it up from upland to fowl so I went scouting on Tuesday and thought I saw enough birds to make a go of it on Wednesday. I knew my skills weren't good enough so I called in some heavy's and after about 10 phone calls, I got a couple high powered duck killers to feel sorry enough for me to accompany me today on the quest to prove there are indeed some ducks in this state. Well, the conditions changed overnight in a hurry and open water changed to thin ice. The morning hunt was painfully slow, but the first ducks to die for the cause were a mallard drake and hen. I figured the guys I got to accompany would be nothing but drake killers, but one of them knew there was a good reason to shoot hens. This was the reason (1647 series, I have one on my lanyard, if I remember correctly - Alberta): (Pic attached) So I learned a lesson on the first go. But, after 3 hours of pretty slow duck movement and only 4 ducks in the bag, I decided the rumors were right - there aren't any ducks and my quest to prove them wrong were doomed to failure. So we packed it up and almost had all the decoys put away when a few ducks started working our frozen pond. I felt I had made a hasty decision to give up from the vibes I was getting from my experienced partners so we reset the spread with substantially less decoys and went back to the quest. The next 3 hours were dramatically different from the first 3 and we had enough ducks flying to keep us interested. Something crazy happened that I had to pass along. We had a nice group of mallards decoy, not feet down action, but reasonably good range opportunity and we pulled up and each dropped a drake mallard. One needed a kill shot on the ice so I took care of that as I headed out to get the downed ducks. On my way out, the drake that I had folded like a tent got up and flew away like he had never been touched and proceeded to skirt the outside of the spreads of the other 2 setups on the pond and for some reason they didn't even shoot at him. He made a full circle of the pond and came right back at me while I was in the decoys and had to actually pump his wings to clear me and one of my partners ended his 2nd tour of the pond. Never seen that one in all my years of hunting these birds. We went from 4 ducks to this over that second 3 hour period: (Pic attached) To think we almost walked away from a great hunt just amazes me. Thank goodness I was hunting with some guys who knew better. I got to float my new GHG Pro Grade Widgeon decoys on this hunt for the first time. I really like these decoys and we took a couple of widgeon over them to break them in. Props to Duckwise for talking about this a few weeks ago. I had thought about picking up some different decoys other than mallards and his thread pushed me to actually making the purchase - thanks Stan. Here's a shot of a couple of the dozen I picked up (you can also see the open water we created in the ice which was crucial to our success): (Pic attached) Here's the 2 pro's I picked up to accompany me on the hunt for ducks: (Pic attached) Between Craig's outstanding calling and Tyler's finesse at handling a spinning wing decoy, they managed to pull in quite a few of the ducks that we had working the pond. They even let me blow my kazoo and didn't make any disparaging comments about my lack of skill. They were even patient with me when I had to knock some rust off of my shooting. The transition from upland to waterfowl is always a little tricky for me the first time I get out. Here's a couple more shots of my partners and me on the hunt. I'm going to get these photos autographed in case it's the last time they ever go with me again. (Pic’s attached) About the only thing I can say I can hang with these guys on is taking pictures. This was not a slam dunk kind of hunt by any means. There are some new birds in town for sure, but each duck looked us over hard before committing. The blind had to be brushed up and pulled in tight and we couldn't look up or move at all when the ducks were over the top in order to seal the deal. There might have been some new birds, but they had all played the game before. I felt real fortunate to have a couple of great partners to hunt with today and I learned a ton. I hope to do it again real soon.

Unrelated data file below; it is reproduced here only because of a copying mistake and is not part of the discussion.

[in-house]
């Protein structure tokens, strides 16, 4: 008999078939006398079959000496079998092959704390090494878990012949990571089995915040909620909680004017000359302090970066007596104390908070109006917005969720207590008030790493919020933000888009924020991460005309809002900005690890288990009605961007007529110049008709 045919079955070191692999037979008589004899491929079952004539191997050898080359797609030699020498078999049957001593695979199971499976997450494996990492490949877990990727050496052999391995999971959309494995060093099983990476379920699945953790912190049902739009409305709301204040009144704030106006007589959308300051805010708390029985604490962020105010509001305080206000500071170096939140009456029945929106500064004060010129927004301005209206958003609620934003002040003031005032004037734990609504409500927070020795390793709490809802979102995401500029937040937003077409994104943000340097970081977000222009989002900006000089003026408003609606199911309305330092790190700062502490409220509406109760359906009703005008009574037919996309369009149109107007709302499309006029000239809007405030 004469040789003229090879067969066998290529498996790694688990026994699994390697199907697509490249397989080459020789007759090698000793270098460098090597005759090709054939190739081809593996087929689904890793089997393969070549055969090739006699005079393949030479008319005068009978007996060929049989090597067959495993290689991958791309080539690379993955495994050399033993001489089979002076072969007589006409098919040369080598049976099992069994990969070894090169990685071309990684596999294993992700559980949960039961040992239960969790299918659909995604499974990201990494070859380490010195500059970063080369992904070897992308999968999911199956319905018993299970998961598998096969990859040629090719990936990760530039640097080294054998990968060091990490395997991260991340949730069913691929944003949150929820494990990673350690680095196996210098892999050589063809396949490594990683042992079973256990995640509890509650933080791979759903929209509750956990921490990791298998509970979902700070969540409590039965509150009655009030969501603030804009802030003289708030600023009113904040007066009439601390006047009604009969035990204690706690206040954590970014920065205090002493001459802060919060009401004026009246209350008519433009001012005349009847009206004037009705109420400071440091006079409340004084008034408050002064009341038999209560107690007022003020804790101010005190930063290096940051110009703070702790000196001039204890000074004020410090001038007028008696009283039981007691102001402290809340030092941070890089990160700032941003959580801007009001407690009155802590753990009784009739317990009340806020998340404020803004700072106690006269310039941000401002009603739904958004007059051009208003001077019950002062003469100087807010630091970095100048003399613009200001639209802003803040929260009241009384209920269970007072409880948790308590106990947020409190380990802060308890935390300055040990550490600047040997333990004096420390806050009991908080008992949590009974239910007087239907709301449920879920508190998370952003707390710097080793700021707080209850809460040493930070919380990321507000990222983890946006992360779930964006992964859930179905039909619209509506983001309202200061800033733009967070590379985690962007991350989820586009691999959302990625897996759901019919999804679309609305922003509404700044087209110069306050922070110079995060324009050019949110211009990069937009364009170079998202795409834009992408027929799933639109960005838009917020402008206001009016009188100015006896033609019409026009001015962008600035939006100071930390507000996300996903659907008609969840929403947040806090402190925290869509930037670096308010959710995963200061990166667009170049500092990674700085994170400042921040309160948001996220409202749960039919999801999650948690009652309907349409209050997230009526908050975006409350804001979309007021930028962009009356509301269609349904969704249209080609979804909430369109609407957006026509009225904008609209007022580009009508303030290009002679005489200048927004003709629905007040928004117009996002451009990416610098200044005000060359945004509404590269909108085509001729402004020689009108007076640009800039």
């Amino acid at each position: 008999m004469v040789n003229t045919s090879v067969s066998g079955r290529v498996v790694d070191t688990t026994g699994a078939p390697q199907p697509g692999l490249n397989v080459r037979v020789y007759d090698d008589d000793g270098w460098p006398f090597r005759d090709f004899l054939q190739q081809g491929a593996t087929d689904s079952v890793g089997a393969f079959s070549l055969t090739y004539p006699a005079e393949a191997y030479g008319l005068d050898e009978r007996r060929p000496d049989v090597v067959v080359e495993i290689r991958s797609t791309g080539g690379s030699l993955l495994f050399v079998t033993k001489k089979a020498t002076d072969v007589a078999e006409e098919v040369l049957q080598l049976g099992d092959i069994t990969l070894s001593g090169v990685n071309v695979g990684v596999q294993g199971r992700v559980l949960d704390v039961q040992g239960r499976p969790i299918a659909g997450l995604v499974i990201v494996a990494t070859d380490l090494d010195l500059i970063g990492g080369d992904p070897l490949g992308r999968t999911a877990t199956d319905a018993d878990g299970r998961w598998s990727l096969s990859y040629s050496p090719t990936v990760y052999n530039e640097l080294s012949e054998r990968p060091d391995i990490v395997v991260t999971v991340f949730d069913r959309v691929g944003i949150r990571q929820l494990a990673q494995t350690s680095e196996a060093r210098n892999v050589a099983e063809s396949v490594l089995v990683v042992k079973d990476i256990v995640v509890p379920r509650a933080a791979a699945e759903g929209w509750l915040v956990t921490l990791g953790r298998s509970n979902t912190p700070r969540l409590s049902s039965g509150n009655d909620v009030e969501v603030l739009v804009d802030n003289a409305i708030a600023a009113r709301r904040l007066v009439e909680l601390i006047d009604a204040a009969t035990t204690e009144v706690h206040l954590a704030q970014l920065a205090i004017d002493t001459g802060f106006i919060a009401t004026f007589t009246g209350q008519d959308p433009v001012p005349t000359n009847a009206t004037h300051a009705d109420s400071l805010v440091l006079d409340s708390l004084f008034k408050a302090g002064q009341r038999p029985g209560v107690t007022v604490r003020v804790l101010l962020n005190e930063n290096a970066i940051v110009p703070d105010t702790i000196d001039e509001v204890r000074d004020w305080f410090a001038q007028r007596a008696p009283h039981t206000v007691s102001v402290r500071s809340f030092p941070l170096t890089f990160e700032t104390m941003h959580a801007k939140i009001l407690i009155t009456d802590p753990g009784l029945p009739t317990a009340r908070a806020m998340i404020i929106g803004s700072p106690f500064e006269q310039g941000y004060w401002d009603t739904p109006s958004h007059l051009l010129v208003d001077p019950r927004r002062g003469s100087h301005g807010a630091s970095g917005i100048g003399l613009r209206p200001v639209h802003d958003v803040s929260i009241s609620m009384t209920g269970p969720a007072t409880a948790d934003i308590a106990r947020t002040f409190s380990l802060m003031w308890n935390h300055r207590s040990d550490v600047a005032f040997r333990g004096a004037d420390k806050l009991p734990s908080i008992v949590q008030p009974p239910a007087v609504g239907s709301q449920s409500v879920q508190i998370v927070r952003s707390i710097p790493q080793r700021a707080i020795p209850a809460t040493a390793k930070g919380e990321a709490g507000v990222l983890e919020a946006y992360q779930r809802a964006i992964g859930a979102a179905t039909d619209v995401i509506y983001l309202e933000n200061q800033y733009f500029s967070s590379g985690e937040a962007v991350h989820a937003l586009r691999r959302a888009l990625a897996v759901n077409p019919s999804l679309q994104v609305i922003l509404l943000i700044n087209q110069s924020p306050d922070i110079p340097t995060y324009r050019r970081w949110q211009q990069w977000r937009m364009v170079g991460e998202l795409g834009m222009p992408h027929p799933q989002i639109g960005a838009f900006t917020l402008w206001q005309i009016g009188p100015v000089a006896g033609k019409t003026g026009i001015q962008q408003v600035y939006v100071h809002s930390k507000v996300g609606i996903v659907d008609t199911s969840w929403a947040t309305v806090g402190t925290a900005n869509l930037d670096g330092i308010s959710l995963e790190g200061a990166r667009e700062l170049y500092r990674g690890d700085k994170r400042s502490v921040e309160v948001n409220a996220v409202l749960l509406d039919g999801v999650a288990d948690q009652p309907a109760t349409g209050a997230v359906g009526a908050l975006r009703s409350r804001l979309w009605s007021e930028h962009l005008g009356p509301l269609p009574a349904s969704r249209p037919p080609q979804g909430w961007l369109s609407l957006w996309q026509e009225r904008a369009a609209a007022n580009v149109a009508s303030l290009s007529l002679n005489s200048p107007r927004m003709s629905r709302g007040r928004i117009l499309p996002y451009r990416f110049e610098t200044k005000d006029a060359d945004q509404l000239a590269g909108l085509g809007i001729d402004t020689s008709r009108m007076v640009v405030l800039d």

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Sean 2009 Nov 26 Geese
Nov 26, 2009

My friend, Jack Wood was kind enough to invite me and my son, Cody on a goose hunt on a new piece of ...more

ground in the Basin on Thanksgiving day and it was a blast. It took awhile for the birds to start showing up with the fog this morning, but when they did they must have been hungry cause we worked a high percentage of what we saw into the dekes. The hide was awesome and the birds never knew what hit them when we actually did hit them. Our shooting as a group of 4 could have been better. We called the hunt early with 14 down and 2 sailors not only to get back to spend the rest of the day with the families, but because it was the right thing to do. Here's Cody with the 1st goose he shot this morning: (Pic attached) This was a dual father and son affair. Here's Jack with his son, Garrett and the geese: (Pic attached) And me and Cody: (Pic attached) The boys had a great time as did the dad's. With the slow action, Garrett fell asleep in the blind and we got to wake him up with a 4 gun salute. Here they are (Cody is 11 and Garrett is 8): (Pic attached) Here's me and Jack. Cody took this picture and as usual he did really well with the camera: (Pic attached) I wish I could say the rest of the weekend went as well, but it didn’t. I only scouted for geese on Friday and then Saturday I did a hunt in Whitman Co. for pheasants on some ground that had been good to us in the past, but my friend Don Benson got 2 roosters and I got skunked. I didn’t hunt Sunday.